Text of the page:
How are these used in sentences to answer questions. The particular question I'm asking about looks like this. たんじょうびに 田中さんから 何を もらったんですか。

I'm given the choices からが、からで、 からに and からは.

The problem is when I've used online dictionaries they tell me different meanings for these phrasal expressions. I know that から by itself generally means from as in something from someone or somewhere. What I am confused with is the particles being used at the end of each から。

Can someone explain what the differences are?

Thank you.

  • Are you asking whether to replace から in the sentence by からが、…、からは? Also, the sentence seems to be a question, but it doesn't end in か。 or ?. Is it supposed to be like that? – Earthliŋ Jun 24 '15 at 12:02
  • Thanks for pointing that out. I mis-typed the last part of the question. – Justin Jun 24 '15 at 12:11

「たんじょうびに [田中]{たなか}さんから( ) [何]{なに}を もらったんですか。」

= "What did you get from Tanaka for your birthday?"

The sentence is already grammatical without a word in the blank after 「から」, but if you had to place one, 「」 woud be the only correct particle among the four.

Why 「は」, then? This 「は」 in 「田中さんから」 is the contrastive 「は」, not the subject-marker 「は」 that I would assume you are familiar with. The subject of this sentence is the unmentioned "you", not 「田中さん」 or the unmentioned "I".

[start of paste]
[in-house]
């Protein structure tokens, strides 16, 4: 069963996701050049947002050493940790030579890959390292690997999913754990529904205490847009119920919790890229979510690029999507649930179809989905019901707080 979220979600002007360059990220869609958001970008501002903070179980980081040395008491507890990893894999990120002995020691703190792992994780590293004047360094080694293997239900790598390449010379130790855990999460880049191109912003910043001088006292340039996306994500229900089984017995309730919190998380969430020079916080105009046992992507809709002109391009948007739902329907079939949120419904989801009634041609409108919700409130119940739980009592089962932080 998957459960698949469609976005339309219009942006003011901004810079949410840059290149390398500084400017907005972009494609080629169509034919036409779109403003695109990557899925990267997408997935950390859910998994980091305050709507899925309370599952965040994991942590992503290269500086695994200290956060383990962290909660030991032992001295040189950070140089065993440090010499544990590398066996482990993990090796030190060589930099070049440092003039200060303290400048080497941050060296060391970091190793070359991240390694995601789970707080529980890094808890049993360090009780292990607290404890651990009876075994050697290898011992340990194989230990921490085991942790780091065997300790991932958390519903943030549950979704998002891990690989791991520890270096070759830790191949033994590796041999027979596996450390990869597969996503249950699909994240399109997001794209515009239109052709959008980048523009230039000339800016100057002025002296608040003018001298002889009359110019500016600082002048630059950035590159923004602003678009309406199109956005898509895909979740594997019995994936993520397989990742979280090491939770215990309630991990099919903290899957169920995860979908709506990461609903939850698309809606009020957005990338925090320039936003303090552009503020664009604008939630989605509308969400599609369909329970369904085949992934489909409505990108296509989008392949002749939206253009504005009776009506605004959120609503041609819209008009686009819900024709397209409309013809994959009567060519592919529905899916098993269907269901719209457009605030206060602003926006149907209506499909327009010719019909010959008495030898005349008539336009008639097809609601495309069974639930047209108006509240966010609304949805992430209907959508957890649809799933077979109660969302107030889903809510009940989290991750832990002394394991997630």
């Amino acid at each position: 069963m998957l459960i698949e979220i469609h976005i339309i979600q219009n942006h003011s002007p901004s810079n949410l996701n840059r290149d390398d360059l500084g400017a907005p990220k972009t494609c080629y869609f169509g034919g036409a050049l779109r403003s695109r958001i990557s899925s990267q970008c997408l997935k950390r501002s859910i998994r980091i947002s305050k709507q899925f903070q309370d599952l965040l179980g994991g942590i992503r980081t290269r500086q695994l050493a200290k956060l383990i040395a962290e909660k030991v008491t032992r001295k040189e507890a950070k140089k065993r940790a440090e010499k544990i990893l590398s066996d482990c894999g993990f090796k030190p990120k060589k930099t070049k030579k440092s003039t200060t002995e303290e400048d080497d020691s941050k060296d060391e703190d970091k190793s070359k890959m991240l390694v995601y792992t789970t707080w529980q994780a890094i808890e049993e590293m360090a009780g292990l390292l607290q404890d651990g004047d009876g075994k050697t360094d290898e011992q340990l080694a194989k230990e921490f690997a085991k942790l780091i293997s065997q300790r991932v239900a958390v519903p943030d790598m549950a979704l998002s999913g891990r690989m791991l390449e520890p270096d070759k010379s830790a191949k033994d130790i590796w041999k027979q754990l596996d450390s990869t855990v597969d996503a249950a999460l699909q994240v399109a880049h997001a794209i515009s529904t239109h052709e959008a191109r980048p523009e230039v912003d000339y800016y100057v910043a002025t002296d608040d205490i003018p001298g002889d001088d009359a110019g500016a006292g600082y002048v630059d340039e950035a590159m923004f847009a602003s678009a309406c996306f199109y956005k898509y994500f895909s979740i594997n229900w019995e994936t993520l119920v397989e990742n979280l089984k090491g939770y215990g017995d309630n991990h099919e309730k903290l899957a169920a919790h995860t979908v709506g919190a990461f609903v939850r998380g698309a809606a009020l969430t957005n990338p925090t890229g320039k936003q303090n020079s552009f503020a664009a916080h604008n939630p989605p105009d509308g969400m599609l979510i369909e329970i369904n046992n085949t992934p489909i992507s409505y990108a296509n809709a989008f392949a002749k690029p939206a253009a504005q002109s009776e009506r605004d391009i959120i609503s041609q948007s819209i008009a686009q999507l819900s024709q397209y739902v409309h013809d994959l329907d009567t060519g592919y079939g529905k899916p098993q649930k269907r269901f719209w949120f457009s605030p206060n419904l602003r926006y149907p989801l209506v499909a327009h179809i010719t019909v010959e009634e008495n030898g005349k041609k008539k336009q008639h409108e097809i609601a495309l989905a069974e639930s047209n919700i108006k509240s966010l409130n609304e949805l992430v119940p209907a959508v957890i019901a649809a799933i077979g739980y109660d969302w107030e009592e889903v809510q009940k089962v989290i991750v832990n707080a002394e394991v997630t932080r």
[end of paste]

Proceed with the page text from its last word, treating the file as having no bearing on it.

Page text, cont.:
How does the contrastive 「は」 fit in there? In short, the context. If the topic of a conversation were birthday presents, there would often be an assumption that one would receive presents from multiple people.

The nuance of the sentence with 「は」 is: "Among all the people who gave you presents, what did Tanaka give you?"

Moving on...

I will give a brief explanation of the other three phrases, but I would seriously warn you that reading it could only confuse you further if you currently were a real beginner. Some of the things I will have no choice but to mention belongs to way above the intermediate level.

First, 「からが」.

「Noun + (にして) + から + が」 (にして is optional)

= "even (noun), possibly among other things"


To use an example from that dictionary,

「大きさにしてからが私の物にそっくりだ。」 = "Even the size of it looks just like that of mine."

Next, 「からで」.

It is the continuative form of 「からだ」= "because ~~"


= "The reason I want to marry l'électeur is because I want to be wealthy, not because I love him."

Finally, 「からに」.

It has several meanings and usages, but I will only talk about the most common one, which is "by only (verb)ing".


An example from there is 「聞くからに強そうな名前」= "a strong-sounding name". (You do not even have to look at the kanji or anything to say it is strong.)

  • is が in 「からが」the subject marker or the contrast marker? – takwing Jun 24 '15 at 19:15

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